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Justice minister considering legislative changes to deal with repeat, violent offenders

by News Desk
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Justice Minister David Lameti said the Conservative Party is pressuring the federal government to tighten bail conditions in certain cases, prompting the government to consider changing the law to deal with repeat violent offenders. says there is.

Rametti announced in the House of Representatives on Thursday that he would also reach out to state and territory counterparts to convene an “urgent” meeting on bail.

“We act at the federal level,” he said. “I hope my local counterparts will do the same.”

The conference saw 13 prime ministers write to prime ministers demanding changes to make bail more difficult for those facing charges related to possession of loaded, prohibited or restricted firearms. It took place less than a month later.

The Prime Minister specifically seeks to impose “reverse liability” on those charged under Article 95 of the Penal Code. This includes offenses for possession of a loaded prohibited or restricted firearm.

“I am seriously considering this and the work is progressing well,” Rametti said, adding that “legislative and non-legislative options are available to address the specific challenges of repeat violent offenders. It added that work is also being done to develop it.

WATCH | Conservative lawmakers call Canada’s bail system ‘too weak’

Conservative lawmakers call Canada’s bail system ‘too weak’

Conservative MP and Public Safety Minister Raquel Dancho discusses the Conservative Party’s proposed changes to the bail system.

The country’s bail system is under scrutiny after the death of a Toronto police officer late last year.

Randall Mackenzie has been charged with first-degree murder in the Konst shooting. Grzegorz Pierzchala said he was released on bail on December 27 and was under a lifelong ban from owning a firearm.

Conservative MPs used Thursday’s protests to pressure the Liberals to strengthen the country’s bail system and demand the government reform its judicial system through Bill C-75. The bill, passed in 2019, was intended to modernize the bail system and reduce over-representation of racialized people in prisons.

Conservative public safety commentator Raquel Dancho told a news conference Thursday morning that “they went too far, undermined the bail system and now the police are dying.”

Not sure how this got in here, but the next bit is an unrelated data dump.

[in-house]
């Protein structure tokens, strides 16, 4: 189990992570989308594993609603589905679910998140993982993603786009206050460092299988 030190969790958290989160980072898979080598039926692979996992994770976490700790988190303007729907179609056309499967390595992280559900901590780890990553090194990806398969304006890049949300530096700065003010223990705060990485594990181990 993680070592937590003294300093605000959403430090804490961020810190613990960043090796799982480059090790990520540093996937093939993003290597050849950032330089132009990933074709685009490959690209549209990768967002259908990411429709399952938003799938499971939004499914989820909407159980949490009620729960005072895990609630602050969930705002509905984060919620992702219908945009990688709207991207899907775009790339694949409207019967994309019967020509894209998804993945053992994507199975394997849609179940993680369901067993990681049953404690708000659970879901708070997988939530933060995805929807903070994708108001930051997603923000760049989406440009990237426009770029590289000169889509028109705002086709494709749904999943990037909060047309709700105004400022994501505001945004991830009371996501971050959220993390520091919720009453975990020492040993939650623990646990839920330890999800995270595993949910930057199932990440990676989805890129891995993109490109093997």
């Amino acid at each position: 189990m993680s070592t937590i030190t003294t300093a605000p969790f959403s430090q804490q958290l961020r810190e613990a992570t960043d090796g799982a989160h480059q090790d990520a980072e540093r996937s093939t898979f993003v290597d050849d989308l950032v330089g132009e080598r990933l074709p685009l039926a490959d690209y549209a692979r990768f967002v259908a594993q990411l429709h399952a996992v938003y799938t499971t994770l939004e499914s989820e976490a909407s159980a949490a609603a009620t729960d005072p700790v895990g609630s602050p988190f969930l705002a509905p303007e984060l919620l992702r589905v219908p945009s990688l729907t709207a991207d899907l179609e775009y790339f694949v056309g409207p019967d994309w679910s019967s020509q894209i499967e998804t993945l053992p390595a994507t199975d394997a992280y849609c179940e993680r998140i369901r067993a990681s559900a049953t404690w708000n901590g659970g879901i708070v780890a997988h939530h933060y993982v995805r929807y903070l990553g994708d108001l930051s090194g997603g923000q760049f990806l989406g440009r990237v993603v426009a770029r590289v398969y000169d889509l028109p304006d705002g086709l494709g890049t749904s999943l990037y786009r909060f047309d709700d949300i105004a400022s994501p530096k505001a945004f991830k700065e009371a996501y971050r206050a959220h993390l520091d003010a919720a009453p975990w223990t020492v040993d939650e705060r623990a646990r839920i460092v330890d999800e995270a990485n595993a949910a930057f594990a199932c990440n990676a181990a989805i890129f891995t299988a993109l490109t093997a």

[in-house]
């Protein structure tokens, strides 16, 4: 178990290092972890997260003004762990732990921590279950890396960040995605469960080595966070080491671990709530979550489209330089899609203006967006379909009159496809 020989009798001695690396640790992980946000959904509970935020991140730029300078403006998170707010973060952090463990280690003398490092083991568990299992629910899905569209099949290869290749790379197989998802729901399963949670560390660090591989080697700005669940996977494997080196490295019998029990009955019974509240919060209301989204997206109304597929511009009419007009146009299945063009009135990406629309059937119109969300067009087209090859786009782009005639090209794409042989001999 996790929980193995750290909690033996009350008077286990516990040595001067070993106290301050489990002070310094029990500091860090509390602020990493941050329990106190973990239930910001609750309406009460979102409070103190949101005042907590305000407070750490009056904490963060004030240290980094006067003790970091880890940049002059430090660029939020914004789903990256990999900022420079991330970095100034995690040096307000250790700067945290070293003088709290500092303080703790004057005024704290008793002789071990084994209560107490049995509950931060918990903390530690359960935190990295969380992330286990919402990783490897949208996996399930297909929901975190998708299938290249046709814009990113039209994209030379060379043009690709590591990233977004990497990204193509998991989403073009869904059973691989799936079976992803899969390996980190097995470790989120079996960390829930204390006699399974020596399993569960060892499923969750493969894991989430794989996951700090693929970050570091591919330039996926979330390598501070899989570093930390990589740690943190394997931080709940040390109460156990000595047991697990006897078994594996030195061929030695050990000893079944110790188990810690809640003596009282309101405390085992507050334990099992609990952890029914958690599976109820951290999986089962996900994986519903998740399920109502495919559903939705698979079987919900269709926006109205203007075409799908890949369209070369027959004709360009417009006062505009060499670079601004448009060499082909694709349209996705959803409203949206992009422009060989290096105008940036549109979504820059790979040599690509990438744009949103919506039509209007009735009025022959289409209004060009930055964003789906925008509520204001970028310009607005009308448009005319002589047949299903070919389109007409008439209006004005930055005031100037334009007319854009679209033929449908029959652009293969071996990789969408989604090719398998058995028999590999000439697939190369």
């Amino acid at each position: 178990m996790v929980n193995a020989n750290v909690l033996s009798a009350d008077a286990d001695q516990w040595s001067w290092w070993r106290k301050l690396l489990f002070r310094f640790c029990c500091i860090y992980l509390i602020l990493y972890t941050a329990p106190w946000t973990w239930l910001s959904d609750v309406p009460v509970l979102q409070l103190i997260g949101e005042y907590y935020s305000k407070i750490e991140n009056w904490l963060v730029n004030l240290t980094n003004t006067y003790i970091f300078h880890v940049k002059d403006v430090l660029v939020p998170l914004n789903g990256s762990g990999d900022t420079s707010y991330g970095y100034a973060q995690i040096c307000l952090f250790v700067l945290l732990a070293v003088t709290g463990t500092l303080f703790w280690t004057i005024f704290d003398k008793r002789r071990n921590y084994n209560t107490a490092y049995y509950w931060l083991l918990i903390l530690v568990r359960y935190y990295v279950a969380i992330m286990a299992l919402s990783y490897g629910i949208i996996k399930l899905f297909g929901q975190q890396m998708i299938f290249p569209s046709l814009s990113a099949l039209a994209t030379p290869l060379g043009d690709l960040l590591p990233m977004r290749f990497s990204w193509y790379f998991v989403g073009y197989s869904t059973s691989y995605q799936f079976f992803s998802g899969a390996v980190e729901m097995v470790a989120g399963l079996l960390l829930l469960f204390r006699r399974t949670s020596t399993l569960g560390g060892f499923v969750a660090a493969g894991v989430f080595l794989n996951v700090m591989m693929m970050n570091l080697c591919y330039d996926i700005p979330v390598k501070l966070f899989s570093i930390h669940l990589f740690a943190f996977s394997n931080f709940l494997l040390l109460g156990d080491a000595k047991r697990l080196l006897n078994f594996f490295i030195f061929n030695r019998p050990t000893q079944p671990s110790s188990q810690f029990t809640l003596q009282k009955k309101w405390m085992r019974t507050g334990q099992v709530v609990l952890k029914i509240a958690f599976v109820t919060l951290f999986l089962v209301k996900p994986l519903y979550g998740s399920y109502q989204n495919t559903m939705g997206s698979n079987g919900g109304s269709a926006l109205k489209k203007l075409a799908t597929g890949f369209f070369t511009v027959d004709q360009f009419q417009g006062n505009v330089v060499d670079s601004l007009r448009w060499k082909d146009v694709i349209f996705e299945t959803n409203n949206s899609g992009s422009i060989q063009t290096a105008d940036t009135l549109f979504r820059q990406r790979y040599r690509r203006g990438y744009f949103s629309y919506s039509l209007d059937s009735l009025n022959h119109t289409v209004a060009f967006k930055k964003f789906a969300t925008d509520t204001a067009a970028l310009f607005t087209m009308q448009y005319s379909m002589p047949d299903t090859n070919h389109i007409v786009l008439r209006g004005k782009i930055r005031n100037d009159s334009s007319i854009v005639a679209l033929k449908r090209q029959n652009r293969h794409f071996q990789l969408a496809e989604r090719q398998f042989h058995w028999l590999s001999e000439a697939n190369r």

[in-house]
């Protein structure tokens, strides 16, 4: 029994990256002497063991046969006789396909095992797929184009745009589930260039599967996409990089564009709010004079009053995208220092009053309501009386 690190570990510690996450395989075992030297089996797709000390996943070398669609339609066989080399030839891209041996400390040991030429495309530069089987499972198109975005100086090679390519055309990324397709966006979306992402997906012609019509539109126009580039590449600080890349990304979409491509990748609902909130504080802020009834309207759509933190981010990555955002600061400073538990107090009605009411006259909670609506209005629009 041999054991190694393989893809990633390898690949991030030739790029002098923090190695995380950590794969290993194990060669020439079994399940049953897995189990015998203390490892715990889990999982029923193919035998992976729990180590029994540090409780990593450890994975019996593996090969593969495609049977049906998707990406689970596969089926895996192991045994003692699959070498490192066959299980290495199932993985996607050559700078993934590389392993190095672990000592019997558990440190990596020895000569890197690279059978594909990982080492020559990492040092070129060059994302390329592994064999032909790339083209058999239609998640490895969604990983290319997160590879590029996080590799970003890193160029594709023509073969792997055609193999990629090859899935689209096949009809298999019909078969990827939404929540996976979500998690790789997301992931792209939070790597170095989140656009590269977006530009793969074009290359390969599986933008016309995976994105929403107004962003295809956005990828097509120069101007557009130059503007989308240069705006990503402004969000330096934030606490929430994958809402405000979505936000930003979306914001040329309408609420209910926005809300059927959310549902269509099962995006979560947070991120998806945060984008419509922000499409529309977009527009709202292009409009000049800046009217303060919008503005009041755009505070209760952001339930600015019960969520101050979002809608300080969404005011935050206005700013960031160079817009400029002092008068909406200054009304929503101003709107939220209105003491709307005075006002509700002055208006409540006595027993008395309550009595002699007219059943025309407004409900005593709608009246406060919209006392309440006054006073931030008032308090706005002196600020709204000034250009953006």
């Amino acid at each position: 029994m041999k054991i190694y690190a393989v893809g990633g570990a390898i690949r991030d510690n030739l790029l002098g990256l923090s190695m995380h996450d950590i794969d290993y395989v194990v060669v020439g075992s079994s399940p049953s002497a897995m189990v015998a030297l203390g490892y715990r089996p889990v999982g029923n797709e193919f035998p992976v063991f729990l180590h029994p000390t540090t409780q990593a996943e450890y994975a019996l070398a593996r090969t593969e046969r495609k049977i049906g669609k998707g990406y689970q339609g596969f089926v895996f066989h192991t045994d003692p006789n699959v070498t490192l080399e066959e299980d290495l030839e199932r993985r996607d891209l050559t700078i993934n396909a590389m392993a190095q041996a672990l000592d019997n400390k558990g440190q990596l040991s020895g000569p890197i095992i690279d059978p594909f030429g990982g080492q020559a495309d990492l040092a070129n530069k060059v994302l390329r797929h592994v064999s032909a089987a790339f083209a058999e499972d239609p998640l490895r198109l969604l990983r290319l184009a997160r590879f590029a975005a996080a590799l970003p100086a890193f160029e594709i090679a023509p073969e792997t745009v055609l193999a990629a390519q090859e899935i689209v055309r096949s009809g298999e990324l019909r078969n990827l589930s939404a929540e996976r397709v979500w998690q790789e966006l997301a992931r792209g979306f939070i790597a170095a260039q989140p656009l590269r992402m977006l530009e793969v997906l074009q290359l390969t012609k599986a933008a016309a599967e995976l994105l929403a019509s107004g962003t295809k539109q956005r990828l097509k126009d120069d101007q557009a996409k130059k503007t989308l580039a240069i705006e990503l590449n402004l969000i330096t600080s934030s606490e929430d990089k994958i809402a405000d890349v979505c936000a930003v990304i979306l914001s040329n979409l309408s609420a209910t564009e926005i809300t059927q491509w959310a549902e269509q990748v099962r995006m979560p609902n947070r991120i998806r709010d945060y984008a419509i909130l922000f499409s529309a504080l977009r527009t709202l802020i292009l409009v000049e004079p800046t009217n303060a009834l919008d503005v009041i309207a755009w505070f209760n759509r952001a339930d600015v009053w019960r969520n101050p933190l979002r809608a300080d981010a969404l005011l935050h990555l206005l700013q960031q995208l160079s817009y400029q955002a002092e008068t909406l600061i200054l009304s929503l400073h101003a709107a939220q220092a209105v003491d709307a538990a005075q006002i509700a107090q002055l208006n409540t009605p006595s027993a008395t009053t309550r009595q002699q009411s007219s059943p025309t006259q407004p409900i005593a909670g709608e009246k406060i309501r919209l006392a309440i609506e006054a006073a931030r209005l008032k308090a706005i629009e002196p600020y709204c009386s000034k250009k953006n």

“Bill C-75 essentially created a default position for courts and police to facilitate bail,” Dancho said.

OPP Cost Grzegorz Pierchar and horses.
OPP Costs Grzegorz Pierzchala, a newly minted member of the Ontario Police Department (OPP), was responding to a vehicle call on Dec. 27 in a ditch west of Hagersville, about 45 kilometers southwest of Hamilton. died after being shot by he was 28 years old. (Six Nations of Grand River)

“This is the current default position for violent offenders and we don’t believe it should be. Repeated violent offenders should make it more difficult for them to get bail.”

The Conservative Party has called on the government to aim for existing laws that “make sure that those who are prohibited from possessing firearms and who are accused of serious firearms crimes are not easily released on bail”.

Bail policy under scrutiny

Earlier this year, Canadian Police Association president Tom Stamatakis called for reforms to deal with serial offenders.

“We recognize that the majority of offenders do not reoffend. There are a small minority of prolific and violent offenders who continue to pose a danger to society after being released. We need to find common sense reforms to address cases of

Critics argue that stricter rules on bail could cripple Canada’s prison system with people who have not yet been convicted and violate the rights of Canadians.

WATCH | Justice Minister calls for emergency meeting on bail with state and territory counterparts

Federal Justice Minister calls for emergency meeting on bail with state and territory officials

Attorney General David Rameti told the House of Representatives the need for a “holistic approach” across government levels to address “the particular challenges posed by repeated violent offenders.”

A person accused of a crime is presumed innocent until proven guilty. Granting them bail means they can stay out of prison, often conditionally, while their cases move through the judicial system.

under Charter of Rights and FreedomsCanadian defendants have the right to bail unless there is a very compelling reason to keep them in custody.

It’s up to police and prosecutors to grant bail, but certain crimes, such as murder, have “reverse liability” and the accused must convince the court to release them.

Dancho told reporters on Thursday that the Conservative motion was aimed at “repeated violent offenders”.

Violent crime is on the rise in Canada, according to the latest statistics from Statistics Canada. Federal agencies track what is called the Violent Crime Severity Index, which takes into account both the amount and severity of violent crime.

Police-reported sexual assaults, child sexual assaults, homicides, extortion, harassment and intimidation, and violent firearms violations were the main causes of the increase in the index in 2021, according to Statistics Canada.

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